Has the recent hot weather just about driven you crazy? Crazy enough to try upside down gardening? I say try it and see what happens.
Growing crops that dangle upside down is an idea that has become popular. Perhaps you have seen the commercials for the "Topsy Turvy" planters on TV. Has that aroused your curiosity?
I am here to say you can try this unique gardening method on the cheap. You can make you own planter easily, quickly and frugally.
Here's what you do to make it yourself:
Step 1 - Get a 5-gallon bucket and lid. You can find these at hardware stores for a fairly low price. Sometimes you may be able to get them from restaurants or delis. You can even use a plastic kitty litter container.
Step 2 - Drill a 2-inch hole in the center of the lid and the center of the bottom of the bucket.
Step 3 - Place a screen on the bottom of the bucket and fill the bucket with soil.
Step 4 - Put screening over the soil in the top of the container and put the top on.
Step 5 - Flip bucket upside down; now it is on its lid. Pull out the screening and put a tomato plant inside the 2-inch hole. Water and then add soil, if needed.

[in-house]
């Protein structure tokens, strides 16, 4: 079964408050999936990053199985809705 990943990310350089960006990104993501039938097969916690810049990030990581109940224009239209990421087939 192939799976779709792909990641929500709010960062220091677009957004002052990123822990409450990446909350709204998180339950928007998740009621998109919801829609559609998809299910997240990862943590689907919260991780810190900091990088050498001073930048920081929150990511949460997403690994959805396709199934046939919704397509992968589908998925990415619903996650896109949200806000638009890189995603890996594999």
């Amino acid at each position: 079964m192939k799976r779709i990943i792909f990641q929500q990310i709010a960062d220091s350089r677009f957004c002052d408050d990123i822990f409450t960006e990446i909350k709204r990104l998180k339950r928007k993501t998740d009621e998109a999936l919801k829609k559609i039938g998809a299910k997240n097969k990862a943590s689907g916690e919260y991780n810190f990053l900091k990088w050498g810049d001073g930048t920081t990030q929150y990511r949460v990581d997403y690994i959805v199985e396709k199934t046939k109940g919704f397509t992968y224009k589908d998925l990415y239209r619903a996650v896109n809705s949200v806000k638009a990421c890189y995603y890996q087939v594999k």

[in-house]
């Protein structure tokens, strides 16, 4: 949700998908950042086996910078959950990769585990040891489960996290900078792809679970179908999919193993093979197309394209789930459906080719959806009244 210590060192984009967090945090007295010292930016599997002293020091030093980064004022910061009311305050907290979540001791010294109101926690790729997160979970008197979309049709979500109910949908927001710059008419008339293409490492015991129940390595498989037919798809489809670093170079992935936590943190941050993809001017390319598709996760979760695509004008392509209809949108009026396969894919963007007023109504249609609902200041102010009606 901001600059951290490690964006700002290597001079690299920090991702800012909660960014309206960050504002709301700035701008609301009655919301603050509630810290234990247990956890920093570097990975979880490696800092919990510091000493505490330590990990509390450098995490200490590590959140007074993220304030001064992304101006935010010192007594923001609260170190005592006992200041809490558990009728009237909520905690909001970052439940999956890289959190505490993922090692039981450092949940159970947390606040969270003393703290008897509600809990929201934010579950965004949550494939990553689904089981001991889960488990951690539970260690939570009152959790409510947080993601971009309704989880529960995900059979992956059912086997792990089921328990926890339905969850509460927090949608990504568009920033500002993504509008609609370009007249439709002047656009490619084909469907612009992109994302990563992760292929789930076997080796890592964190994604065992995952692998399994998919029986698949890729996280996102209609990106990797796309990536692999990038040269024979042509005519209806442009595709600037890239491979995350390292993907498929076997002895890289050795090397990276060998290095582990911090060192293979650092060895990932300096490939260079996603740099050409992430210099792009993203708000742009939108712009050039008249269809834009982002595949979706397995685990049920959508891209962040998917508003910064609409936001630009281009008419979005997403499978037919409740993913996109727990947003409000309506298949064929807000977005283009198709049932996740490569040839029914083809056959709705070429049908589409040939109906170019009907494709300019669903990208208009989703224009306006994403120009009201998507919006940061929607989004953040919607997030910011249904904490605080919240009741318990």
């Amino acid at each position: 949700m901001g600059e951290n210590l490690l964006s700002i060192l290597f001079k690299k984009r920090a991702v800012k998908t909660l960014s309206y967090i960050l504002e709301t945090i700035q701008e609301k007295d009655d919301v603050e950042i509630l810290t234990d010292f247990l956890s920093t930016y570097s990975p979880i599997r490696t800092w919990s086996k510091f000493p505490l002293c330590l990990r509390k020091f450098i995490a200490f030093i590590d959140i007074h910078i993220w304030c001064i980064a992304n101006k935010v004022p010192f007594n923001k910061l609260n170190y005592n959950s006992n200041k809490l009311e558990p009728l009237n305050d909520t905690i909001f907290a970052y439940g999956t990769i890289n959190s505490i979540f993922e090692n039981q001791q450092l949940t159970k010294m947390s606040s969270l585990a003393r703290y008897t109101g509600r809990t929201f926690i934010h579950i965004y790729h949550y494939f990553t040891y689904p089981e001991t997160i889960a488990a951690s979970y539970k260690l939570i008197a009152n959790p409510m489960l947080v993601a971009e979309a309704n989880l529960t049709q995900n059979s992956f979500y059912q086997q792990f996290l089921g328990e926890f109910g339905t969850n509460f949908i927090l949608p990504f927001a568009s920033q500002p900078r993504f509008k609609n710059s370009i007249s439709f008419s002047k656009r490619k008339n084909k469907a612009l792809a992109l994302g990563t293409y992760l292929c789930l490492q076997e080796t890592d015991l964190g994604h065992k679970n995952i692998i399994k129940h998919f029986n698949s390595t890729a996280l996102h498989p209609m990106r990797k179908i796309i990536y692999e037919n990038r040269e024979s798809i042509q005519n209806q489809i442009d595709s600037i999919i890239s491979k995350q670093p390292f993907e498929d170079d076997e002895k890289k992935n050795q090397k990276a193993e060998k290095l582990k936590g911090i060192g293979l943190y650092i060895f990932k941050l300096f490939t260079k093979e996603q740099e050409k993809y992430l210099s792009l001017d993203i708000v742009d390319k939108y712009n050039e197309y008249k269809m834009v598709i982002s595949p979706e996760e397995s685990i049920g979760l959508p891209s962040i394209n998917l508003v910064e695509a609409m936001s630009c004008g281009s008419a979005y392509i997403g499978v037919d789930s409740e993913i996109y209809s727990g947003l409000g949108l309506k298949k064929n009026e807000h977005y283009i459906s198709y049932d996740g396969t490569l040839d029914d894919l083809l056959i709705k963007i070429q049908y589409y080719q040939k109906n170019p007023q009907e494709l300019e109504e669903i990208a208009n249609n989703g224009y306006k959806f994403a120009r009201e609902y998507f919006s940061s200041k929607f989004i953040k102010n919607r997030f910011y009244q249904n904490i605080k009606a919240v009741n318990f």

Step 6 - Allow the plant to grow to a height of about 12 inches. You want the plant to get established before you turn it upside down.
Step 7 - Flip the plant over. It is now upside down. Hang it by its handle on a hook.
Step 8 - This is very important. Don't forget to water and fertilize. These containers may dry out quickly, so be sure to check the soil frequently for dryness.
Results are generally better if smaller tomato plants rather than larger ones are planted. Bigger tomatoes are too heavy and put too much stress on the vine. This causes the stalk to twist and break.
Tomato varieties are labeled determinate and indeterminate. Horticulture experts recommend choosing indeterminate ones for upside down gardens. Determinate tomatoes are stubbier, with rigid stalks that produce all the fruit at one time. This could weigh down and break the stems. Indeterminate varieties have more flexible, sprawling stems that produce fruit throughout the growing season. This staggered tomato production is less likely to be susceptible to gravity.
Don't think you must limit yourself to growing tomatoes. Leggy crops like cucumbers and peppers are also options. Try an upside down herb garden. Do try experiments and determine what works for you.
The advantages of upside down gardening are: it saves space; there is no need for stakes or cages; it foils pests; there are minimum weeds; there is efficient delivery of water and nutrients; and it allows for greater air circulation and sunlight exposure.
That doesn't sound so crazy, does it?
For more information on gardening, contact The University of Arizona Mohave County Cooperative Extension at 101 E. Beale Street, Kingman, (928) 753-3788, or send e-mail to firstname.lastname@example.org.